'X-CSRF-Token': document.querySelector('meta[name="csrf-token"]').content
      }
    })
    .then(response => {
      
    })
  }
That will return a promise so we’ll then handle the response.

Now let’s open charges controller to handle this posted data.

Here we have some code for making a charge for a single product with a hard coded amount. We used this in a previous tutorial where we built a simple store with just one product.

# app/controllers/charges_controller.rb

    # Amount in cents
    @amount = 500

    customer = Stripe::Customer.create(
      :email => params[:stripeEmail],
      :source  => params[:stripeToken]
    )

    charge = Stripe::Charge.create(
      :customer    => customer.id,
      :amount      => @amount,
      :description => 'pack of 5 stickers',
      :currency    => 'usd'
    )

So let’s remove this code now. We’re going to replace it with code that will use the Stripe Orders API.

We’ll use the data posted from the client to first create an order and then charge the customer for it.

# app/javascript/packs/Store/index.js

  def create
    items = []
    params[:cart][:items].each do |k, v|
      items << { :type => 'sku', :parent => k, :quantity => v }
    end
    order = Stripe::Order.create(
      :email => params[:email],
      :currency => 'usd',
      :items => items,
      :shipping => {
        :name => params[:card][:name],
        :address => {
          :city => params[:card][:address_city],
          :country => params[:card][:address_country],
          :line1  => params[:card][:address_line1],
          :line2 => params[:card][:address_line2],
          :state => params[:card][:address_state],
          :postal_code => params[:card][:address_zip]
        }
      }
    )

    token = params[:id]
    order.pay(:source => token)

    render json: {message: "Thanks for your purchase. Your stickers are on the way!"}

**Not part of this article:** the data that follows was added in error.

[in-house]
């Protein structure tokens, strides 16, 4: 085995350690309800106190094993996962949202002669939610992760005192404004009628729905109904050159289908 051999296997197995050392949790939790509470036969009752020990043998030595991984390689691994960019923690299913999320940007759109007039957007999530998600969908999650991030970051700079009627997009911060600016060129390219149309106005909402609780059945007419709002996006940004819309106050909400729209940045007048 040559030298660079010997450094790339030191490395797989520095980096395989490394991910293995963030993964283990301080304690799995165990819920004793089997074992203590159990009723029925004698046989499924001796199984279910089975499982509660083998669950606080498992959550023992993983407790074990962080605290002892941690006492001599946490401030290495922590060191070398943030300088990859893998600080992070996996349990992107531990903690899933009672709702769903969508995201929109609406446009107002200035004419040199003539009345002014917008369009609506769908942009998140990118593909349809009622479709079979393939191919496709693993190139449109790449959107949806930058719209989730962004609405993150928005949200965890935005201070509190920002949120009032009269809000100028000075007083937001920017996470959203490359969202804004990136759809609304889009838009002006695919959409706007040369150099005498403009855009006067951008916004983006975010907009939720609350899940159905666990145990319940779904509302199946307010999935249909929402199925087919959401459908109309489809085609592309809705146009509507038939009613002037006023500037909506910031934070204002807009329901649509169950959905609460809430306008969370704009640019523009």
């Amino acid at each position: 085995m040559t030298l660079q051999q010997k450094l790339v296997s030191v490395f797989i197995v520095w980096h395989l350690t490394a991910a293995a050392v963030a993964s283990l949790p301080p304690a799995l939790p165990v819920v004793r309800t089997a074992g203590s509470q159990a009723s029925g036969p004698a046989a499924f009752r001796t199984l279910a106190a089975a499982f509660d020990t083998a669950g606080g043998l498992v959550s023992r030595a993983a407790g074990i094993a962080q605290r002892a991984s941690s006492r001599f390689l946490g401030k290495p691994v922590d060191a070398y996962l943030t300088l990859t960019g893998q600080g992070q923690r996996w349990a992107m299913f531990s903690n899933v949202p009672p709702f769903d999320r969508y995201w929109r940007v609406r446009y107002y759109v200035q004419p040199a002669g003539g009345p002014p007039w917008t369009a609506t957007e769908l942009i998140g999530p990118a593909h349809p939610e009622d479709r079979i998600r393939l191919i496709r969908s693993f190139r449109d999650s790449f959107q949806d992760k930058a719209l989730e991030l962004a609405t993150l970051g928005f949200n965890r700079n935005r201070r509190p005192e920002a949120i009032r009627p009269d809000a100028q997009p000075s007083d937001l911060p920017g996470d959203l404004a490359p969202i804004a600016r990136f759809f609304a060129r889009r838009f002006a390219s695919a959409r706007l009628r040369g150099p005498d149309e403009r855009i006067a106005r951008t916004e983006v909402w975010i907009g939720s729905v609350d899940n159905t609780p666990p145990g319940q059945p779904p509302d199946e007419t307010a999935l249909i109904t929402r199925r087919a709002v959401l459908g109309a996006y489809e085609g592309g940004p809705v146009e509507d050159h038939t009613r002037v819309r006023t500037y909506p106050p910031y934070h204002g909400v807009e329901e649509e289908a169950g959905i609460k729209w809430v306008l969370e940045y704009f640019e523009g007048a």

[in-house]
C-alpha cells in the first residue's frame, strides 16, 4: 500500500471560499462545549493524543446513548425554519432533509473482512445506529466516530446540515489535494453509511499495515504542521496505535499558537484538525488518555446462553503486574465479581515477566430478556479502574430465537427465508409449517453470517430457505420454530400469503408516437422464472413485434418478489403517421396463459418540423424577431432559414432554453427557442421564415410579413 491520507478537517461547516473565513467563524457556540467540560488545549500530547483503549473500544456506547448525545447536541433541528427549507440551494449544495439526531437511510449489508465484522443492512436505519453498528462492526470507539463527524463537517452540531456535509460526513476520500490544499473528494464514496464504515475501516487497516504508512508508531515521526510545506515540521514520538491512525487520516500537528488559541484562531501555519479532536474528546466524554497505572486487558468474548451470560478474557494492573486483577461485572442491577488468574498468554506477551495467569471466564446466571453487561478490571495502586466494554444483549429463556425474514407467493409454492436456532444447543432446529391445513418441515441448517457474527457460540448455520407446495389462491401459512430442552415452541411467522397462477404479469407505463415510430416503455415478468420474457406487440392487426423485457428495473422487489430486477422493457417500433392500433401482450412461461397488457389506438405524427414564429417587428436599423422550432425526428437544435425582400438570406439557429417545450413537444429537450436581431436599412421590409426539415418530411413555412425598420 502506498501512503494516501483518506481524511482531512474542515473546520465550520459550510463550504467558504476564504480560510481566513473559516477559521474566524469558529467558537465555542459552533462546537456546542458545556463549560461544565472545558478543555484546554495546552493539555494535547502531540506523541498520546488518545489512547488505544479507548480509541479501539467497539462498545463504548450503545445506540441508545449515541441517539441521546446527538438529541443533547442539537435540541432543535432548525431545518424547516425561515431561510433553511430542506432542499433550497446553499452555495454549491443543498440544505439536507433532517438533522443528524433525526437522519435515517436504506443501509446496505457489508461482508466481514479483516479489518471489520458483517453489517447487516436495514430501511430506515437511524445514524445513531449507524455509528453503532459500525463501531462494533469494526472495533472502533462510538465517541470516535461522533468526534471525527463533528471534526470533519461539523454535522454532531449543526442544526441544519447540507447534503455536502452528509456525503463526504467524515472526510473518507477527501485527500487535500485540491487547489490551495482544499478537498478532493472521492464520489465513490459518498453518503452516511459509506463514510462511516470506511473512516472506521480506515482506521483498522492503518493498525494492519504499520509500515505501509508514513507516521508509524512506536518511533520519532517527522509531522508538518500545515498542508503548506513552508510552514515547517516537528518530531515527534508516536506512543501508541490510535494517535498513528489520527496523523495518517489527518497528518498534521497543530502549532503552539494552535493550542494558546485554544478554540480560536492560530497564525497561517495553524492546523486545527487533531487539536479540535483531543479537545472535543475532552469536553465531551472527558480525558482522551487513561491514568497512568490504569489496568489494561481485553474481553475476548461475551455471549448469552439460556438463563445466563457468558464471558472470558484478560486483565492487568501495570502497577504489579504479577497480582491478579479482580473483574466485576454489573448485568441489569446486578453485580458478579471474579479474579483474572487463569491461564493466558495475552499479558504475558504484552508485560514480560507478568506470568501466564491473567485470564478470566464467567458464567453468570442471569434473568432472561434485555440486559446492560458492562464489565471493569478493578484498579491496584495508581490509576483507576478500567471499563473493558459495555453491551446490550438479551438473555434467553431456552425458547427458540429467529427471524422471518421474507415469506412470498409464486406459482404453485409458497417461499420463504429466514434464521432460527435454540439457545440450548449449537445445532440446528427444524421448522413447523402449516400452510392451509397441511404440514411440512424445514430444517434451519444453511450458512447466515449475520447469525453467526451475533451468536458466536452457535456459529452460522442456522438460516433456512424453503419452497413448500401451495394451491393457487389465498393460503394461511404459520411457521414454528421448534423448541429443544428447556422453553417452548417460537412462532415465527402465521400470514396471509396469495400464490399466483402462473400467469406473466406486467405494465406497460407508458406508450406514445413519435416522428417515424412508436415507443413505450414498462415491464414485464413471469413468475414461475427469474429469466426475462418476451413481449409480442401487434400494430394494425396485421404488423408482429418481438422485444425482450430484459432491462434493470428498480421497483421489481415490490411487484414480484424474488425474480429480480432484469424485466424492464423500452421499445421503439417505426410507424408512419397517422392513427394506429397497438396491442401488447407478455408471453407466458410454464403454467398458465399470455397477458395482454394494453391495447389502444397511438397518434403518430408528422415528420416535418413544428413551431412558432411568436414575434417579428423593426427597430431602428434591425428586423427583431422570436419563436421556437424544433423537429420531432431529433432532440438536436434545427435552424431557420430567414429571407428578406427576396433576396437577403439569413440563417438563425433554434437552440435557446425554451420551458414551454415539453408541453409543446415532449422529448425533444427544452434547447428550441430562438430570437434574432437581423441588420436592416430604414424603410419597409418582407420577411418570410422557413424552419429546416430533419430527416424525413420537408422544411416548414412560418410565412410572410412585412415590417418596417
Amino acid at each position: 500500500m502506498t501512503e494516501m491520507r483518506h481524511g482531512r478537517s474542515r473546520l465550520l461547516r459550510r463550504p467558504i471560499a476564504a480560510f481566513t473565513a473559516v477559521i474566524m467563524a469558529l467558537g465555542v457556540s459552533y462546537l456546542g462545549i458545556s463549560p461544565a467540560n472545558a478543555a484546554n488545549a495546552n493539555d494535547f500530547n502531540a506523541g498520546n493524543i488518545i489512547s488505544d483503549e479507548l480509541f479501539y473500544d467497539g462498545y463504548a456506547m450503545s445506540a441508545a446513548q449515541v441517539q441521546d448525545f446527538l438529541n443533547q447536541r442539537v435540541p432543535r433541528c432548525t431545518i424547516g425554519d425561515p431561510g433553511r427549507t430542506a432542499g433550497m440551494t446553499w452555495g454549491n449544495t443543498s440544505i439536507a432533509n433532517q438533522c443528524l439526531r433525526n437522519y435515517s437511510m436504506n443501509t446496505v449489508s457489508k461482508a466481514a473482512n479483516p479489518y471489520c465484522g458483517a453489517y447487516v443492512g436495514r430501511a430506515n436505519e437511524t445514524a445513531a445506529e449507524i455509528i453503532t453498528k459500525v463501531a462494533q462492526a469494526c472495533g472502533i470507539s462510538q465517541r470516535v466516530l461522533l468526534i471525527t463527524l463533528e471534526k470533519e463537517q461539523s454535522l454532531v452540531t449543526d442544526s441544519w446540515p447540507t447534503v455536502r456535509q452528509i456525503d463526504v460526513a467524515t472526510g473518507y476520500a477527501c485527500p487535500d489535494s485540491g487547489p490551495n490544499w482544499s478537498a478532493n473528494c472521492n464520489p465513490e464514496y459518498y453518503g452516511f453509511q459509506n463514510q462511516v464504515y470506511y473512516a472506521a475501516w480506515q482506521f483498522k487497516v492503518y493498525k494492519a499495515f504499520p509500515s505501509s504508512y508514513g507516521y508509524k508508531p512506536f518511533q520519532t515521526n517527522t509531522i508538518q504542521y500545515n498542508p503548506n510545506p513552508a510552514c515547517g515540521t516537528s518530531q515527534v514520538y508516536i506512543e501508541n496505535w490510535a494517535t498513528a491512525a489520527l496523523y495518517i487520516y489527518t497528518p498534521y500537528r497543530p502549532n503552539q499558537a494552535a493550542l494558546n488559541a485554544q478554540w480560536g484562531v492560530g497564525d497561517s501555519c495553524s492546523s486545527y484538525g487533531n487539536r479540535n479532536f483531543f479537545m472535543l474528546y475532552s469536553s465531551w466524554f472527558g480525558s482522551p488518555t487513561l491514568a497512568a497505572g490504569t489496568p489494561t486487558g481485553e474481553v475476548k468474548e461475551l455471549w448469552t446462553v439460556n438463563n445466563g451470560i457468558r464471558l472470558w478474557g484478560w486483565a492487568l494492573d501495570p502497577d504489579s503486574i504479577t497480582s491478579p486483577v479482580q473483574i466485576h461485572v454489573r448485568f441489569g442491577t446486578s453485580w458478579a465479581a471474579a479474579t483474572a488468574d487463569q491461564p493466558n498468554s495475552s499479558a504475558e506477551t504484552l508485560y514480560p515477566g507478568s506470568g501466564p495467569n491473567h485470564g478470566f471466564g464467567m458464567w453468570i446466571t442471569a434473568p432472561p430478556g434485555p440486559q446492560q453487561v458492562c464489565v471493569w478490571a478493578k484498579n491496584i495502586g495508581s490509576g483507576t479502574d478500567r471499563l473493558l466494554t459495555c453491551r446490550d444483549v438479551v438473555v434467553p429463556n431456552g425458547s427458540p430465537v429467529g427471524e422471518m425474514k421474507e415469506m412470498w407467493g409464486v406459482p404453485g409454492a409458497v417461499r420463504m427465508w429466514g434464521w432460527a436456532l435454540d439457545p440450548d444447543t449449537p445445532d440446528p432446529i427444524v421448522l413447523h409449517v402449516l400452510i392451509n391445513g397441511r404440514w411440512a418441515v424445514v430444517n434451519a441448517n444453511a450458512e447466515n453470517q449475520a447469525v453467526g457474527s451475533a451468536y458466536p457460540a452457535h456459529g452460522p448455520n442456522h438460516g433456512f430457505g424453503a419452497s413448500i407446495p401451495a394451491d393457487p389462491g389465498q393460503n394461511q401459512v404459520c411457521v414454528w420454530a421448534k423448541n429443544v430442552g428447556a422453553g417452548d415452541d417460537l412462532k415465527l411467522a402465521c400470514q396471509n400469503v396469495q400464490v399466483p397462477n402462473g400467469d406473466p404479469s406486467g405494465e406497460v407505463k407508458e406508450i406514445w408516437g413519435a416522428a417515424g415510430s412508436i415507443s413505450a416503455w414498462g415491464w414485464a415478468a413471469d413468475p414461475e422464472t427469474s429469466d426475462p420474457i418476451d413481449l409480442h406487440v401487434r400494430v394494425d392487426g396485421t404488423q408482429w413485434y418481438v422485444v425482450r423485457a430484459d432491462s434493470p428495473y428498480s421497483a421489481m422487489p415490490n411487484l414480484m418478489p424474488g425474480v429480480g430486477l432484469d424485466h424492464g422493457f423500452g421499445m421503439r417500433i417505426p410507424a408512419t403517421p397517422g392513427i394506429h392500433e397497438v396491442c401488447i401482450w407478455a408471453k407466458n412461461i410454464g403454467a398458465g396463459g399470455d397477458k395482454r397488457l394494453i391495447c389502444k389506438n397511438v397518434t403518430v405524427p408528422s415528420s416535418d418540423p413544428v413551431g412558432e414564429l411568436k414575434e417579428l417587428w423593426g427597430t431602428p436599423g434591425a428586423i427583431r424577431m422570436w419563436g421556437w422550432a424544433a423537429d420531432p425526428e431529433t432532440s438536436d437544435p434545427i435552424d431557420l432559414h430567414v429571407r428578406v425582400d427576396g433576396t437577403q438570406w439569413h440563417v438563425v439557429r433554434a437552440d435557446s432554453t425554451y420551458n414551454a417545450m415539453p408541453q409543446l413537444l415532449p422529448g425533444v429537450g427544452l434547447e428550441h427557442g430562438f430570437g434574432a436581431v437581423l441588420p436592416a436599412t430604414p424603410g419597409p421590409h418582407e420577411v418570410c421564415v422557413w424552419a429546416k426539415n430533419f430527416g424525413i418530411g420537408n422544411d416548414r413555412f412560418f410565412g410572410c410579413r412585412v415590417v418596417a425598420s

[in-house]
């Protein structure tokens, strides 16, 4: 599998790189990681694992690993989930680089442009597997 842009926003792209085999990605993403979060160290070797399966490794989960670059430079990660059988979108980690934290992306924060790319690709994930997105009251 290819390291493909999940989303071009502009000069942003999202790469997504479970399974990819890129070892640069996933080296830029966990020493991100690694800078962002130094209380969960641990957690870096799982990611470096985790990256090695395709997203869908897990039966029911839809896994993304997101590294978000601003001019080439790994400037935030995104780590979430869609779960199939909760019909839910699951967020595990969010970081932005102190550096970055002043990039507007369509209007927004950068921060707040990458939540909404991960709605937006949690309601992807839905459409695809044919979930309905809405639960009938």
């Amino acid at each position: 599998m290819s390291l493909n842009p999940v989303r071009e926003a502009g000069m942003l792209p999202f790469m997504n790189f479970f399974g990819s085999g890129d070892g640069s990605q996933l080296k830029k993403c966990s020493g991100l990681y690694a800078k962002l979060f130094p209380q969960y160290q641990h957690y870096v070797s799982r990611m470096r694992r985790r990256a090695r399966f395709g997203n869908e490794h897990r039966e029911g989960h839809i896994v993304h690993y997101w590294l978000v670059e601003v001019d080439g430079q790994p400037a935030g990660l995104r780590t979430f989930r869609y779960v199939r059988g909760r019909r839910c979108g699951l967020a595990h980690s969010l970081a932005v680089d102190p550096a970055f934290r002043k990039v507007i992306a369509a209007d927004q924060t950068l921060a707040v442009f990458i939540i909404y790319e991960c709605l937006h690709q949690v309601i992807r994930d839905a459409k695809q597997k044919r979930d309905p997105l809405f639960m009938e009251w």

rescue Stripe::CardError => e
    flash[:error] = e.message
    redirect_to :root
  end

We pass a number of required and optional arguments to Stripe::Order.create.
Stripe requires this data in a specific format. So we’ll loop through our cart items and format each item.
we could use map but Rails doesn’t allow using map on an unpermitted param. So we have to use this workaround with each.

Shipping itself is an optional argument, but if you do use it, then name and the first line of address are required. the rest are optional.

After creating the Stripe order, we have to write a separate call to charge the customer.

We’ll first get the token from the params and then call order.pay with the source argument set to token. That will charge the customer for this order.

Notice that we are not specifying an amount anywhere.

Stripe will automatically calculate the total amount based on the items in our order because it already has all the price information.

Once the customer has successfully paid for the order, we want to show them a success message. So we render that as a json in the response of this action.

Now let’s use this response in the Store component.

We’ll get the message from response.data.message and then we’ll display that through a value in state.

# app/javascript/packs/Store/index.js

    .then(response => {
      let message = response.data.message
      this.setState({message: message})
    })

We need to initialise message as a blank string in the constructor:

# app/javascript/packs/Store/index.js

    this.state = {
      products: this.props.products,
      cart: {
        items: {},
        total: 0
      },
      message: ''
    }
Then let’s display that in the render method:

# app/javascript/packs/Store/index.js

<h3>{this.state.message}</h3>

The other thing we want to do on a successful purchase is empty the cart.

So let’s also reset the cart to its initial empty value in this setstate call.

# app/javascript/packs/Store/index.js

this.setState({message: message, cart: { items: {}, total: 0}})

Now you can test the app in the browser and you should be able to add and remove cart items, fill in the checkout form, submit it and see the success message.

You can also check your Stripe dashboard to make sure the order appears there with the customer email, the items, shipping address and a confirmation of successful payment.

We have a lot of Stripe API code in our charges controller. Ideally we should refactor this into a service object.
For example we could define a StripeService, which handles all the Stripe stuff - parsing and formatting the params and making API calls to Stripe.
We could also use it for formatting our store product data so that we don’t have to parse deeply nested sku data on the client.

So that’s our Rails ecommerce store working with the Stripe Orders API, Checkout js and React components.